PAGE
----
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Women in Flight Test

Women in Flight Test

I spent some 10 plus years in engineering.  As a woman in engineering it was daunting.  As a woman in    Avionics Flight Test, it was even more so.

I was working as a systems programmer at McDonnell-Douglas (now Boeing) in St. Louis, Missouri.   Our project consisted of 6 compilers that supported a completely integrated database system for hospitals.  A woman on our team was married to a section chief who worked at McDonnell Aircraft.  McAir (as it was commonly called) manufactured the F-4, F-18, and F-15 aircraft.   As our project was in trouble, she said her husband said Flight Test was looking for someone who could develop database systems and do other programming for the Ground Support Systems (GSS) unit.

At my interview, I was told, “We manufacture high-tech war machines that might kill innocent women and children.¬† So, I don’t want any wimps or pacifists working for me.”

I wondered at the time if my interviewer was wearing cammo underwear.

I was accepted.   At the time I was one (if not the first) woman professional working at McAir Flight Test.

My desk was on the fourth floor on the West end of a hanger.¬† Flight Test had offices and labs on the East and West ends of the hanger. Since our unit was the first set of desks one encountered when accessing our area, I was¬†assumed to be a secretary and asked all sorts of questions.¬† The fix was to turn my desk around so everybody was looking toward the interior and my desk was facing the window.¬† I got an up-close look at the planes taking off and landing as they were just clearing the building.¬† Take offs were bad because the fumes from the jet fuel were overwhelming.¬† I would have to ask the person I was talking to on the phone if they would hold because I couldn’t hear them over the noise.

The hush houses were less than 100 yards away.¬† You couldn’t hear the noise (that’s what hush houses do), but the thud-thud-thud vibration of the engines became a bit much at times.¬† Oh yeah, our hanger sat right on top of the Flight Test fuel dump.

The first project was to develop a database system to track the equipment used by Flight Test.  The original system consisted of a 6-ft. by 20-ft. rack of index cards in pull-down trays. Each piece of equipment had a card which stated what it was, where it was, etc.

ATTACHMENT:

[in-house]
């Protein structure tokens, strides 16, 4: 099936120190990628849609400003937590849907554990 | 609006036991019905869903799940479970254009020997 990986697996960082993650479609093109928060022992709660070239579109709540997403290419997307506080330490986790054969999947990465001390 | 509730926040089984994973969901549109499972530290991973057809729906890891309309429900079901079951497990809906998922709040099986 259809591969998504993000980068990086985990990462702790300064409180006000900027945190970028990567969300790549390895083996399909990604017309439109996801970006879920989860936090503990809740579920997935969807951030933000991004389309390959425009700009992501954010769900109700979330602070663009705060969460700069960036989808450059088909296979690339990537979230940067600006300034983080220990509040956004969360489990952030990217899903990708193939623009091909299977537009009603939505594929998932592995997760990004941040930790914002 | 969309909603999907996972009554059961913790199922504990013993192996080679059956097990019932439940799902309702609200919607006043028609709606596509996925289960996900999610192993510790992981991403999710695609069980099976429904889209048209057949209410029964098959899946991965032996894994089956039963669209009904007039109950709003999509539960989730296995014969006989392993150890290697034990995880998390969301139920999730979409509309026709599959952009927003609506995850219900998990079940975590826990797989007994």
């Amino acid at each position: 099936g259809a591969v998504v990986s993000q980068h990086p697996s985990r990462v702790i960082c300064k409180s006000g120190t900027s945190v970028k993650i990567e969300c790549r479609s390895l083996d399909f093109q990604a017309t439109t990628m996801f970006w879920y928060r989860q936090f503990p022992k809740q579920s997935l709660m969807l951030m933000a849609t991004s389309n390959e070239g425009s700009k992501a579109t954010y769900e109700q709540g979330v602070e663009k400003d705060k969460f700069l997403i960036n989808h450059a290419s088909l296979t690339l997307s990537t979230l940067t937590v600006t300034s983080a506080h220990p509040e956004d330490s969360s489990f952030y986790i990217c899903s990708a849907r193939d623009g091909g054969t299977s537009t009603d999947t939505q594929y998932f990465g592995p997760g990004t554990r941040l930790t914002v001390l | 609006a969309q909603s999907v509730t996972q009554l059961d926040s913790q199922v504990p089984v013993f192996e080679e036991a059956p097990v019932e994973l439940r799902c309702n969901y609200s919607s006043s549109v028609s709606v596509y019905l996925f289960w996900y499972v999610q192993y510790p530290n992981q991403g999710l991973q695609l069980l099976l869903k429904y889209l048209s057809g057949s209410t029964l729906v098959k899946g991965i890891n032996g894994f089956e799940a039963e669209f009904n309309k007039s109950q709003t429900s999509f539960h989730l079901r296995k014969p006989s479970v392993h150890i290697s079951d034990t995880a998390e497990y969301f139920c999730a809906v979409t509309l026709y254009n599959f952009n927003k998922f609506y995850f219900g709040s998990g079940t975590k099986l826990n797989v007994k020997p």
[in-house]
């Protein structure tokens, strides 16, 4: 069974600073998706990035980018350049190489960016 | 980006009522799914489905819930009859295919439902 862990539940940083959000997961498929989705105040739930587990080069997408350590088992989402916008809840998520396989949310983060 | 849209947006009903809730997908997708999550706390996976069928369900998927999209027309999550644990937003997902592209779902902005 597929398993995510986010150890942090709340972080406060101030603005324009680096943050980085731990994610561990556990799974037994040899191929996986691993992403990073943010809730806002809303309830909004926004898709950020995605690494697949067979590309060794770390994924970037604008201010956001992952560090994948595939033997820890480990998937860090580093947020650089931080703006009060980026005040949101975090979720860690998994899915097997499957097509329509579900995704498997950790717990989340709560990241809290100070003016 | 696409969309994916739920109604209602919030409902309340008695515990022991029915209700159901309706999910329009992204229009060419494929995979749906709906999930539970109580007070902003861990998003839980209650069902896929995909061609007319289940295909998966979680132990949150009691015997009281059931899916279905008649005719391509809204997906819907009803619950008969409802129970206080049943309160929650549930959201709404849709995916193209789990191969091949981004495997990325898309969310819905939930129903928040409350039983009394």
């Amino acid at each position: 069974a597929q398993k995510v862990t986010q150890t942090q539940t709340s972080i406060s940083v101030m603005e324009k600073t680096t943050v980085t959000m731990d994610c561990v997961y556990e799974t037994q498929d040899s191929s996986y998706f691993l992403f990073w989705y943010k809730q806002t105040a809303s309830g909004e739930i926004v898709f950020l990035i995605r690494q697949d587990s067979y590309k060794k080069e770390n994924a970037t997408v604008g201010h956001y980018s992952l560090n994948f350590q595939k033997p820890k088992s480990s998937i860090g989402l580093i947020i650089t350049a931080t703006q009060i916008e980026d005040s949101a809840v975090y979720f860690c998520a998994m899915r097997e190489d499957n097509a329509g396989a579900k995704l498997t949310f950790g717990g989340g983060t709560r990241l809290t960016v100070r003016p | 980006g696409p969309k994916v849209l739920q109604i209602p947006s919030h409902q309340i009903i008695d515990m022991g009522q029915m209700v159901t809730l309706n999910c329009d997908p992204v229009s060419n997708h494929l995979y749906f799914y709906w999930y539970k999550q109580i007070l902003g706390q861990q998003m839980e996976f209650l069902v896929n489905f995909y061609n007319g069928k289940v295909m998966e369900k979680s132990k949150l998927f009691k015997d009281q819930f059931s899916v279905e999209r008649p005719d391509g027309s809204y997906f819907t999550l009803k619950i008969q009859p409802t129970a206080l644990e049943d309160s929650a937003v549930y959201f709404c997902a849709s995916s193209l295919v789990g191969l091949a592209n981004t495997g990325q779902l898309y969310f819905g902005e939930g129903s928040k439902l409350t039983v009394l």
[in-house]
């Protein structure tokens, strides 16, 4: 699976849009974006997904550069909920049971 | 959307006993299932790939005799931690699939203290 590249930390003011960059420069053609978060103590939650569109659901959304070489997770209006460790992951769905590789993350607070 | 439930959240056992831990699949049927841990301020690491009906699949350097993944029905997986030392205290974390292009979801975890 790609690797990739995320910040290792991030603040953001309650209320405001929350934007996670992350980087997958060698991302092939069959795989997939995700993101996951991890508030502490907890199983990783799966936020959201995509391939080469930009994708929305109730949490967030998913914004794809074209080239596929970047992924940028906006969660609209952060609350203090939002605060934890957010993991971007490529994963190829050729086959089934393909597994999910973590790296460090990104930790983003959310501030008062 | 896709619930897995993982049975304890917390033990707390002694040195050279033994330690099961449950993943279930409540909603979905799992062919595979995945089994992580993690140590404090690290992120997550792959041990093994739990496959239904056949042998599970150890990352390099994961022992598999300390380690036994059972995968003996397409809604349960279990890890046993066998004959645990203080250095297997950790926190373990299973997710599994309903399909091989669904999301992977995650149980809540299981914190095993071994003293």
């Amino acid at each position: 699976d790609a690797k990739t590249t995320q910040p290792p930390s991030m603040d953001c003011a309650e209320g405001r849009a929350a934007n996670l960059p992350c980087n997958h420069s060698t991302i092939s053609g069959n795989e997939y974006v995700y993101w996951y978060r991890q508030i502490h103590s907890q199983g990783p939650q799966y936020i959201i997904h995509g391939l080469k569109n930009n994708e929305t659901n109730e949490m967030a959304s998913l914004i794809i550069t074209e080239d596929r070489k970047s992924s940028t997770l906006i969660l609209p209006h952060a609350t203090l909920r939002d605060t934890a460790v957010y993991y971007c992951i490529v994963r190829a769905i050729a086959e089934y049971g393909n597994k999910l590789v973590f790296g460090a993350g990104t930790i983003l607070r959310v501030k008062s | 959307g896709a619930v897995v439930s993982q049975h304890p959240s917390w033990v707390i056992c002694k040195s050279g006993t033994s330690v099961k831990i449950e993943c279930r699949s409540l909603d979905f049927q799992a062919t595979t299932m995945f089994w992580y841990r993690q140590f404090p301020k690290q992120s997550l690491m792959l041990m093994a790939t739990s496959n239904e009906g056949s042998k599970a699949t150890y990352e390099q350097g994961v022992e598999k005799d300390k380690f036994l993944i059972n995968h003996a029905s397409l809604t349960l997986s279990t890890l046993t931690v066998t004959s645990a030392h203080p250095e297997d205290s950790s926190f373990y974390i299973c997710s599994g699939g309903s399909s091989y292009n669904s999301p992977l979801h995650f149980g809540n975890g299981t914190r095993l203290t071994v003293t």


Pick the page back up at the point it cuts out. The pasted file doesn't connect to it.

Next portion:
Every time a Flight Test program was scheduled, all the parts for that program had to be tagged and their index cards updated.  This would take anywhere from 3 days to a week under the old card system.

The new system did it in a few hours and produced timely reports on all parts and their locations.

Next system was a database system for Flight Test electronics like Vishay resistors, etc.

Another project was providing the documentation and training aids for the Digital Data Acquisition System for the F-18.¬† This system directly connected the plane’s computer system and uploaded mission information and, subsequently, downloaded mission results.

The old system was called the “taco wagon”.¬† It was a large roll-about cart.¬† These carts cost about $300K and used a card reader to upload mission info.

Our system replaced the “taco wagon” with an early Compaq laptop that cost about $3K.

Then Flight Test submitted my name as one of two people for a special program.  The other person from Flight Test was an ex-Air Force major who flew F-15s.

I went through the program and upon returning to Flight Test was asked to make a presentation to our executives.

The major and I made our presentation and opened it up to questions.¬† Our VP asked the major a question that started with the phrase, “As Flight Test’s designated expert in this area…”.
Later, I told my section chief what happened.¬† He said and I quote, “Flight Test is not ready for a woman to be expert at anything.”

These are two of the most glaring examples.  There were lots of others.

However, when I left, the VP said, “We will tell your story around the campfires.”

I took that as the highest compliment.

After Flight Test, I worked on AI projects before returning to Flight Test.

The Dee Howard Company in San Antonio ran an ad in Aviation Week for Flight Test Engineers.¬† I answered the ad.¬† Alenia (the world’s largest aerospace company, headquartered in Italy) had a stake in Dee Howard.¬† They were taking on a new project, the UPS 727QF.¬† The FAA had mandated that all cargo aircraft had to cut their engine noise levels.¬† UPS decided to re-engine their 727 aircraft with new, quieter, Rolls-Royce Tay 650-powered engines.¬† Dee Howard was to do the work and conduct the testing.

At the time of the contract, the count of planes to be re-engined was given as 60 plus.  The number actually re-engined has been given as 44 and 48.

Previously, Dee Howard was known for customizing aircraft interiors.¬† The interior of the 747 that NASA uses to ferry the space shuttle was done by the company.¬† They also fitted an emir’s 747 with a movie studio, solid gold toilet fixtures, and a complete operating studio.¬† The tale was that the emir, who had a bad heart, had a living heart donor traveling with him at all times.¬† Anyway, it makes a nice story.

I was hired in and proceeded to work on the system for the new program.

We were the first to replace all 3 engines on the 727.  Previously, only the two external engines were replaced, the tail engine was left as is.  We were going to replace all three.

We were to have two planes.  The critical plane was to have a new data acquisition system.  The other plane was to use a system from Boeing - ADAS.  Originally designed in 1965, ADAS had 64K memory, filled half a good sized room, used 8-inch diskettes, and the measurements were programmed by way of EEPROM.

The new acquisition system was better.¬† We bought a ruggedized cabinet and started adding boards.¬†¬† PC-on-a-chip wasn’t quite there, but we did have PC-on-a-board and we could set things up via a PC interface.¬† To analyze the PCM data stream I used BBN/Probe instead of the custom software that was used on the previous system.

First flight came.  The system came up and stayed up.  Except for the one time, the flight engineer turned the system on before power was switched from the APU to the aircraft (the 8=mm tape recorder died), it worked every time.